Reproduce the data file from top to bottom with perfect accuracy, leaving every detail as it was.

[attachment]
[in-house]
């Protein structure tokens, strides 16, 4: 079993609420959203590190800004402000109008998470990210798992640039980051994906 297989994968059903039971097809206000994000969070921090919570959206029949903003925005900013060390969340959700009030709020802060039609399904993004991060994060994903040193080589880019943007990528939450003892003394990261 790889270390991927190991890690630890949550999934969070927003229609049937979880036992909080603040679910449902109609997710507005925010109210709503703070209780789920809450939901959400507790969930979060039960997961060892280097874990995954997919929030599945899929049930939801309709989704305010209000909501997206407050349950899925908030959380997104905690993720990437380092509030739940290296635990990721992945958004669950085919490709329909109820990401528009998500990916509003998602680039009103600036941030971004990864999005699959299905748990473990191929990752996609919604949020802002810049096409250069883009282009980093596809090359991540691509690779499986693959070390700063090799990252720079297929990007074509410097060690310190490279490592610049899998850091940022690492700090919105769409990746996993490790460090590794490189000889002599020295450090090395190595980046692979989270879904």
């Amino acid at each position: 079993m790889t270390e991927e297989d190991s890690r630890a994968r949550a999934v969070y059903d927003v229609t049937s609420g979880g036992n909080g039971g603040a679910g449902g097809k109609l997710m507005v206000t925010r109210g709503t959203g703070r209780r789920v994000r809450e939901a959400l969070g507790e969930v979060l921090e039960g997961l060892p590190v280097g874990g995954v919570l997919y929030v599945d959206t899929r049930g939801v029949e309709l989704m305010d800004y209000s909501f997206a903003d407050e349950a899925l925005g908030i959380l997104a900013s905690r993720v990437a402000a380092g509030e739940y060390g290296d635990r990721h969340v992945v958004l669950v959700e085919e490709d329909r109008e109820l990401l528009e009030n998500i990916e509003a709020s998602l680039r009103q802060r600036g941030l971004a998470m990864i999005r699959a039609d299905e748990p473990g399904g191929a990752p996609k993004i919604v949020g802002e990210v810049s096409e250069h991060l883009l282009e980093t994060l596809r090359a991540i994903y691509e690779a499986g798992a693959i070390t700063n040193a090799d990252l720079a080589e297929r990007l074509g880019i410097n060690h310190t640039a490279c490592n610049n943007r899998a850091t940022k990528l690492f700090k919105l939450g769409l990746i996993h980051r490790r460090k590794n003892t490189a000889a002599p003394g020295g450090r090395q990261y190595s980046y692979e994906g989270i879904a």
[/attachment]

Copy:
[in-house]
């Protein structure tokens, strides 16, 4: 079993609420959203590190800004402000109008998470990210798992640039980051994906 297989994968059903039971097809206000994000969070921090919570959206029949903003925005900013060390969340959700009030709020802060039609399904993004991060994060994903040193080589880019943007990528939450003892003394990261 790889270390991927190991890690630890949550999934969070927003229609049937979880036992909080603040679910449902109609997710507005925010109210709503703070209780789920809450939901959400507790969930979060039960997961060892280097874990995954997919929030599945899929049930939801309709989704305010209000909501997206407050349950899925908030959380997104905690993720990437380092509030739940290296635990990721992945958004669950085919490709329909109820990401528009998500990916509003998602680039009103600036941030971004990864999005699959299905748990473990191929990752996609919604949020802002810049096409250069883009282009980093596809090359991540691509690779499986693959070390700063090799990252720079297929990007074509410097060690310190490279490592610049899998850091940022690492700090919105769409990746996993490790460090590794490189000889002599020295450090090395190595980046692979989270879904």
């Amino acid at each position: 079993m790889t270390e991927e297989d190991s890690r630890a994968r949550a999934v969070y059903d927003v229609t049937s609420g979880g036992n909080g039971g603040a679910g449902g097809k109609l997710m507005v206000t925010r109210g709503t959203g703070r209780r789920v994000r809450e939901a959400l969070g507790e969930v979060l921090e039960g997961l060892p590190v280097g874990g995954v919570l997919y929030v599945d959206t899929r049930g939801v029949e309709l989704m305010d800004y209000s909501f997206a903003d407050e349950a899925l925005g908030i959380l997104a900013s905690r993720v990437a402000a380092g509030e739940y060390g290296d635990r990721h969340v992945v958004l669950v959700e085919e490709d329909r109008e109820l990401l528009e009030n998500i990916e509003a709020s998602l680039r009103q802060r600036g941030l971004a998470m990864i999005r699959a039609d299905e748990p473990g399904g191929a990752p996609k993004i919604v949020g802002e990210v810049s096409e250069h991060l883009l282009e980093t994060l596809r090359a991540i994903y691509e690779a499986g798992a693959i070390t700063n040193a090799d990252l720079a080589e297929r990007l074509g880019i410097n060690h310190t640039a490279c490592n610049n943007r899998a850091t940022k990528l690492f700090k919105l939450g769409l990746i996993h980051r490790r460090k590794n003892t490189a000889a002599p003394g020295g450090r090395q990261y190595s980046y692979e994906g989270i879904a």